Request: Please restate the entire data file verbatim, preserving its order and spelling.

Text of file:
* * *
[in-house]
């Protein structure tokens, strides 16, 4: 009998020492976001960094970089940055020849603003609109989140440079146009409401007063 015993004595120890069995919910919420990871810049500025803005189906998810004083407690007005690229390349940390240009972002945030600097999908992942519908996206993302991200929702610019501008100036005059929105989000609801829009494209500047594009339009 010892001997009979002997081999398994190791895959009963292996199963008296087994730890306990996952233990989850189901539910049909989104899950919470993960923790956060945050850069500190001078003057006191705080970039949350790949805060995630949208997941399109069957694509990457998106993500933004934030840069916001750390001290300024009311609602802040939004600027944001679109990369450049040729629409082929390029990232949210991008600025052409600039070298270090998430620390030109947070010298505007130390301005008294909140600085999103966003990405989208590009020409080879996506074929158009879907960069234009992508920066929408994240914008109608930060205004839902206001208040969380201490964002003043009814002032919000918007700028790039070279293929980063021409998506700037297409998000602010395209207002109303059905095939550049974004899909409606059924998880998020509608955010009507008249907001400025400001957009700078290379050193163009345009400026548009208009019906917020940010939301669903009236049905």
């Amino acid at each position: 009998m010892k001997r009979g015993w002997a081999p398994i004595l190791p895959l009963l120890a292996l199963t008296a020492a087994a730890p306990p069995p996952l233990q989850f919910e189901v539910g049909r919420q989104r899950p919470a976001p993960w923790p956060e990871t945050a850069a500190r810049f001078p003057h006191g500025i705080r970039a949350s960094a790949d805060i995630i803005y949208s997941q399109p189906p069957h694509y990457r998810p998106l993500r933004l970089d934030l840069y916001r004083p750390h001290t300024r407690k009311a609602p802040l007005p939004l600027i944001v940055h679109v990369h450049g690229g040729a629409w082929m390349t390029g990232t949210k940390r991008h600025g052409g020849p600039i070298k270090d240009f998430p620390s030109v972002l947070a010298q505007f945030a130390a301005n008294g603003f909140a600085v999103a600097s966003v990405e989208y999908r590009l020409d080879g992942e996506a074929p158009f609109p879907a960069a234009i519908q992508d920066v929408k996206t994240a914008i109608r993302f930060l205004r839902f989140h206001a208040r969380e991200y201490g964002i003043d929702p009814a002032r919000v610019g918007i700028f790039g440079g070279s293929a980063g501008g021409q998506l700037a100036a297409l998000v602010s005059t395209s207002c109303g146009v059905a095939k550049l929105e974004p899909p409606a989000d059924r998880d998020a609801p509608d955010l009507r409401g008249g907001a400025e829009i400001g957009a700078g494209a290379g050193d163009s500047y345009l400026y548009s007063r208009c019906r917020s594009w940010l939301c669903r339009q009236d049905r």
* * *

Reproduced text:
[in-house]
């Protein structure tokens, strides 16, 4: 009998020492976001960094970089940055020849603003609109989140440079146009409401007063 015993004595120890069995919910919420990871810049500025803005189906998810004083407690007005690229390349940390240009972002945030600097999908992942519908996206993302991200929702610019501008100036005059929105989000609801829009494209500047594009339009 010892001997009979002997081999398994190791895959009963292996199963008296087994730890306990996952233990989850189901539910049909989104899950919470993960923790956060945050850069500190001078003057006191705080970039949350790949805060995630949208997941399109069957694509990457998106993500933004934030840069916001750390001290300024009311609602802040939004600027944001679109990369450049040729629409082929390029990232949210991008600025052409600039070298270090998430620390030109947070010298505007130390301005008294909140600085999103966003990405989208590009020409080879996506074929158009879907960069234009992508920066929408994240914008109608930060205004839902206001208040969380201490964002003043009814002032919000918007700028790039070279293929980063021409998506700037297409998000602010395209207002109303059905095939550049974004899909409606059924998880998020509608955010009507008249907001400025400001957009700078290379050193163009345009400026548009208009019906917020940010939301669903009236049905």
């Amino acid at each position: 009998m010892k001997r009979g015993w002997a081999p398994i004595l190791p895959l009963l120890a292996l199963t008296a020492a087994a730890p306990p069995p996952l233990q989850f919910e189901v539910g049909r919420q989104r899950p919470a976001p993960w923790p956060e990871t945050a850069a500190r810049f001078p003057h006191g500025i705080r970039a949350s960094a790949d805060i995630i803005y949208s997941q399109p189906p069957h694509y990457r998810p998106l993500r933004l970089d934030l840069y916001r004083p750390h001290t300024r407690k009311a609602p802040l007005p939004l600027i944001v940055h679109v990369h450049g690229g040729a629409w082929m390349t390029g990232t949210k940390r991008h600025g052409g020849p600039i070298k270090d240009f998430p620390s030109v972002l947070a010298q505007f945030a130390a301005n008294g603003f909140a600085v999103a600097s966003v990405e989208y999908r590009l020409d080879g992942e996506a074929p158009f609109p879907a960069a234009i519908q992508d920066v929408k996206t994240a914008i109608r993302f930060l205004r839902f989140h206001a208040r969380e991200y201490g964002i003043d929702p009814a002032r919000v610019g918007i700028f790039g440079g070279s293929a980063g501008g021409q998506l700037a100036a297409l998000v602010s005059t395209s207002c109303g146009v059905a095939k550049l929105e974004p899909p409606a989000d059924r998880d998020a609801p509608d955010l009507r409401g008249g907001a400025e829009i400001g957009a700078g494209a290379g050193d163009s500047y345009l400026y548009s007063r208009c019906r917020s594009w940010l939301c669903r339009q009236d049905r």